Pet Microchip Laws Review

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Changes Afoot To Pet Laws?

Gizmo’s Law – Tuk’s Law – Updates

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About Microchipping

Microchipping had been practised by vets according to The Veterinary Nurse @TheVetNurseJnl, since 1989 being recognised as an international identification process for pets.

Horses born after 2009 were obliged to be microchipped by a suitable qualified person when travelling under the PETS travel scheme and certain exotic pets under the Convention on International Trade in Endangered Species (CITES).

Major legislation was introduced during 2016 where all dogs had to be microchipped including puppies by the week of 8 weeks old in the UK.

More than a million rabbits, as well as cats, and other small pets, have also been microchipped by owners voluntarily since 2016.

The owners details are kept by a number of government recognised private agencies, primarily to try and help reduce the horrendous increase in pet theft experienced in the UK.

Whilst the 2016 Act dealt with microchipping and legal registration from an early age of dogs, it gave little legal consideration to end of life matters including euthanasia requests of healthy dogs at veterinary practices by non-owners of microchipped dogs.

Like most Acts, flaws are found in the legal system when actively put into practice.

The Act provided no comfort to cat owners whose pets may be injured in accidents being disposed of with no contact and consideration made to their owners.

How the UK dog microchip law ‘forgot’ about those healthy pets presented for euthanasia by non-owners including injured cats and dogs

TUK’s Law

The very sad story of Tuk, @scanme_tukslaw, a healthy rescue dog who was put down at the age of 16 months, by a vet, presented by a non-owner, during 2016 where the vet failed to scan the microchip and find that he actually had an active registrant owner has finally woken Parliament to the failings of the 2016 Law.

GIZMO’s Law

Previously a petition called Gizmo, @gizmos_legacy, had already been presented surrounding a much loved elderly cat named Gizmo that was knocked down and disposed of without any authority having scanned her microchip, and was being debated during 2019.

These two occurrences highlight some of the failings by authorities, without any reasonable contact being made to the owners of these pets and where vets failed to make proper checks prior to, or at end of life.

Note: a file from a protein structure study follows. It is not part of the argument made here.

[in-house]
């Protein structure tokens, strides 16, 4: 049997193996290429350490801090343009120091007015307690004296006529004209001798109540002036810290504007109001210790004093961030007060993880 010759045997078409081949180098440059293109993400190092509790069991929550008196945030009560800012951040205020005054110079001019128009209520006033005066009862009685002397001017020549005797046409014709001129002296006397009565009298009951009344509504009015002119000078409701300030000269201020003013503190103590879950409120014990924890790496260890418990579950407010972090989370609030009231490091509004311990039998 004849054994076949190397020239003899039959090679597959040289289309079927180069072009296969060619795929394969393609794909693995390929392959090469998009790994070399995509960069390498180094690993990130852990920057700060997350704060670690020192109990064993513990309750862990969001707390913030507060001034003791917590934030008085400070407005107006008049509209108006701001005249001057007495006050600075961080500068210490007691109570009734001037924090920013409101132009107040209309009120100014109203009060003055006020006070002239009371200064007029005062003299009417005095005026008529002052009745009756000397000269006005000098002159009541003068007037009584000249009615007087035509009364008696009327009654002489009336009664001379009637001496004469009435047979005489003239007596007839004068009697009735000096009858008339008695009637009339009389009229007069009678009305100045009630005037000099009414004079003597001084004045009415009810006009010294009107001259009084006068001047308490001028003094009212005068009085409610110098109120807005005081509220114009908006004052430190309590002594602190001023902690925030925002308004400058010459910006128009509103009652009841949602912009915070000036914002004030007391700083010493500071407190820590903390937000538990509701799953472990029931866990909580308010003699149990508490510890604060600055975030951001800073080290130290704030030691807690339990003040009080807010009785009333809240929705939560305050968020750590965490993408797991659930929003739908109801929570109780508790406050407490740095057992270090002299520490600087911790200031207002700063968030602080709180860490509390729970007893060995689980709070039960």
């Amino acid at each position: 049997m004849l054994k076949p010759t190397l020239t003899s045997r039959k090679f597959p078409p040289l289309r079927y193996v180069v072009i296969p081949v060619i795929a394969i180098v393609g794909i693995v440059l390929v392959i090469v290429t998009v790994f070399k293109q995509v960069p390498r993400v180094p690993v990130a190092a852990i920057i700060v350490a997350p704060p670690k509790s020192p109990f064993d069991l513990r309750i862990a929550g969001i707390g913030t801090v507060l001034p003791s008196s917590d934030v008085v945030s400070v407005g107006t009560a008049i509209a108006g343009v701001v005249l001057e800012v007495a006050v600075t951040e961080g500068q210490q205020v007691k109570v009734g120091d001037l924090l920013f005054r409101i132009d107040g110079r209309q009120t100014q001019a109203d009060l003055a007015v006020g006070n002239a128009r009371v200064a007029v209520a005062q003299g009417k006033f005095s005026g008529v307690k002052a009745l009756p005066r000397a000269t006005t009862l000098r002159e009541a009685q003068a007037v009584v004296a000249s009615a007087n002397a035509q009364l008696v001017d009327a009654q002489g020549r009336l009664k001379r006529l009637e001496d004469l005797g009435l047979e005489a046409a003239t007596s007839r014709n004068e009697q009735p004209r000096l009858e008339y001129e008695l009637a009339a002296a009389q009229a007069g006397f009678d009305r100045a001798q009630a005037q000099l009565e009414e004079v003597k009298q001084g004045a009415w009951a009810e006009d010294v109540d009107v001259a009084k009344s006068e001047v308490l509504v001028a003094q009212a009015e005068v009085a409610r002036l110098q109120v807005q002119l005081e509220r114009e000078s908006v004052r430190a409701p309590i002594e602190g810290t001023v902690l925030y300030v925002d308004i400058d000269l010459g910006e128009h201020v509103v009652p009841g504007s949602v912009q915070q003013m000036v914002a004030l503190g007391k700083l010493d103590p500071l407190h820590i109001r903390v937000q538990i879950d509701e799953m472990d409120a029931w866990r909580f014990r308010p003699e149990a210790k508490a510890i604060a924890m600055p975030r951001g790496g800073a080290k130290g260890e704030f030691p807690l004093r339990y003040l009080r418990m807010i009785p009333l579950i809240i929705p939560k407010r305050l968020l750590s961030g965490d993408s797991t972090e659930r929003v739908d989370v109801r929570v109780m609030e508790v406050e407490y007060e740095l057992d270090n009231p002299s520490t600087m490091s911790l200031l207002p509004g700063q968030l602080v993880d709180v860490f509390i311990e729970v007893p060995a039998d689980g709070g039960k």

A petition to the UK Parliament was drawn up.

@gizmos_legacy and @scanme_tukslaw ask readers to ensure their MP is voting for the reform.


Tuk’s Law, Gizmo’s Law and Fern’s Law Update

Miss Pritti Patel, The Home Office Minister met Environment Secretary George Eustice and the Justice Secretary Robert Buckland during March 2021 to agree a cross-government approach and a special team, to report on the huge and distressing problems of pet theft setting up a special Pet Theft Taskforce which includes junior ministers to report on the problems with recommendations.

The taskforce will be chaired by the Lord Chancellor, The Rt Hon Robert Buckland QC and be made up of government officials from the Department of Environment, Food and Rural Affairs, the Home Office and the Ministry of Justice as well as operational partners such as the police. It will seek input from animal welfare groups and experts in relevant fields to:

  • Gather, research and commission work to build a clear evidence base of the scale of any issue, 
  • Consider the issue from end to end, including causes, prevention, reporting, enforcement and prosecution, 
  • Make clear and timely recommendations on ways to improve the situation around pet theft.

Read the full Terms of Reference for the taskforce here.

Ministers took this opportunity to include consultation on three separate mandatory scanning campaigns who hope to report back during summer 2021.

  • Tuk’s Law, which would make it mandatory for vets to scan cats and dogs for microchips before putting them down
  • Gizmo’s Legacy to make it mandatory to scan for microchips when a cat or dog is found dead by the roadside
  • Fern’s Law, which would require vets to microchip cats and dogs when brought into a vet practice for the first time

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